Wow. Two months. Whoops.
Anyway, one thing I’ve been playing with is having another go at lessons for Rawàng Ata. Along the way I thought I’d put in some cultural notes… but I think my first one may have gotten a little out of hand. So, I’m posting it here.
(So if you’re wondering about the strange and slightly patronising tone now and then, and the references to having been introduced to someone, that’s because it’s taken from a teach-yourself-ish-type thing.)
Well, here it is. How people are named in Là society.
CULTURE NOTE – NAMING CONVENTIONS
Là naming customs are somewhat complex. A Là name has three key elements: a family name, a personal name, and a ‘matronymic’. The exact nature of the name depends heavily on social class.
The family name is simple. For an aristocrat, it has up to three elements: a clan name, a sept name, and a house name. If the house is head of the sept, there is no house name; if the sept is head of the clan, there is no sept name; if the house is the head of the sept and the sept is head of the clan, there is only the clan name. Thus, the fewer the names, the higher the rank.
For gentry – feudally bound to noble houses – the principle is the same, but after the one, two or three names of their liege’s family, they insert their own house name. There may be chains of feudal bondage – a noble house may have bonded gentry who themselves are rich and powerful and have their own bonded gentry, and so on. In this case, all people ultimately bound to the same noble house take that house’s name, the house name of their own immediate feudal masters, and their own house name. It is most common therefore for gentry to have four or five family names.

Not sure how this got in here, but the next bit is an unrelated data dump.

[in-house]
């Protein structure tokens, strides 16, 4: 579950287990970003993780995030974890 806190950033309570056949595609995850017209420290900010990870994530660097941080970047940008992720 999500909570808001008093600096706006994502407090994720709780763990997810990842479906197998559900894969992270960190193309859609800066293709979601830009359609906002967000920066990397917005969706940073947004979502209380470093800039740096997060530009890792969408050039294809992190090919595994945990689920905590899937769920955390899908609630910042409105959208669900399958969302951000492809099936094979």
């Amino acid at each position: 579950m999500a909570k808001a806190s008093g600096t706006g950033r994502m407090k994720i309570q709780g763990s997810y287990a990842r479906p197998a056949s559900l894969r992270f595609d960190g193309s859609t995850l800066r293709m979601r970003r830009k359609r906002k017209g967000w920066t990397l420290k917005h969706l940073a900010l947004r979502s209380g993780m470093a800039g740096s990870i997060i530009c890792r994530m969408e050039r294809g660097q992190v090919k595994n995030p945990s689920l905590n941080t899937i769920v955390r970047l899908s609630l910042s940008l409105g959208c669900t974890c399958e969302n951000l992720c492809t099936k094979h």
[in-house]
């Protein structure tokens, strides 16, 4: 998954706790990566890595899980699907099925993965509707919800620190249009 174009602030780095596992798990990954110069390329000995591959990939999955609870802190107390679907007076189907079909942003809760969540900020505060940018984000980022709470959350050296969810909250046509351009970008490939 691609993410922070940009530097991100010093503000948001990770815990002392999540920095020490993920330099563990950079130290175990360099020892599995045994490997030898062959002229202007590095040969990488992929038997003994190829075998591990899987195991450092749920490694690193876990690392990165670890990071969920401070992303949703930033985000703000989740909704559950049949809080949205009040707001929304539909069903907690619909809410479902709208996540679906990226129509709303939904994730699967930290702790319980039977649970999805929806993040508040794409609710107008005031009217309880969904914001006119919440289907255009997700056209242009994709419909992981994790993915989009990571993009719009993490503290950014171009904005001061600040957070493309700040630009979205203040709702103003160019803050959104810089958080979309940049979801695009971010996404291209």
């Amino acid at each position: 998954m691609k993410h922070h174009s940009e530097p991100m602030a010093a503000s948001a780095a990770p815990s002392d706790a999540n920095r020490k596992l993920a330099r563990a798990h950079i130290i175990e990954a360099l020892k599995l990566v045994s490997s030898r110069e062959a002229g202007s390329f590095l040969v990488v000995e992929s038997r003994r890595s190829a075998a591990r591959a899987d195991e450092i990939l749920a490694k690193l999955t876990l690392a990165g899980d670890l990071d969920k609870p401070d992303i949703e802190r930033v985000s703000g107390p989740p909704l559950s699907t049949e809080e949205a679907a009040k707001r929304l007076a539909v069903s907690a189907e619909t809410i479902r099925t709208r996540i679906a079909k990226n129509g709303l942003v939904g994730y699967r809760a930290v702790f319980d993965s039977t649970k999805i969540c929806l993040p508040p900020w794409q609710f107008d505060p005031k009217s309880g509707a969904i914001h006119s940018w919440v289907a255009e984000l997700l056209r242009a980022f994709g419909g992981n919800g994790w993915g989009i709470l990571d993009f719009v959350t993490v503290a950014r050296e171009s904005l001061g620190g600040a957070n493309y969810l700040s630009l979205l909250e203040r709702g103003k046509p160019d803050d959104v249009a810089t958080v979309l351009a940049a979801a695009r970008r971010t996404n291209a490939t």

For serfs, the principle is the same as for gentry, except that serfs do not have houses in a legal sense, so take no house name of their own. They therefore share the family name of their immediate masters.
For freeborn individuals – those who are not feudally bound, but also lack a clan, sept, or house (in practice almost all foreigners and country folk), there is simply no family name.
A number of other individuals will also lack a conventional family name, instead using the name of an institution, such as a temple, a ship, or a brothel. These are typically orphans, though can include those who have left their families by choice, and in the case of temples those who have been donated by their families to the institution (in practice, some of the ‘orphans’ working in cheap brothels or on poor ships will also have been sold by their families, though the practice is highly illegal).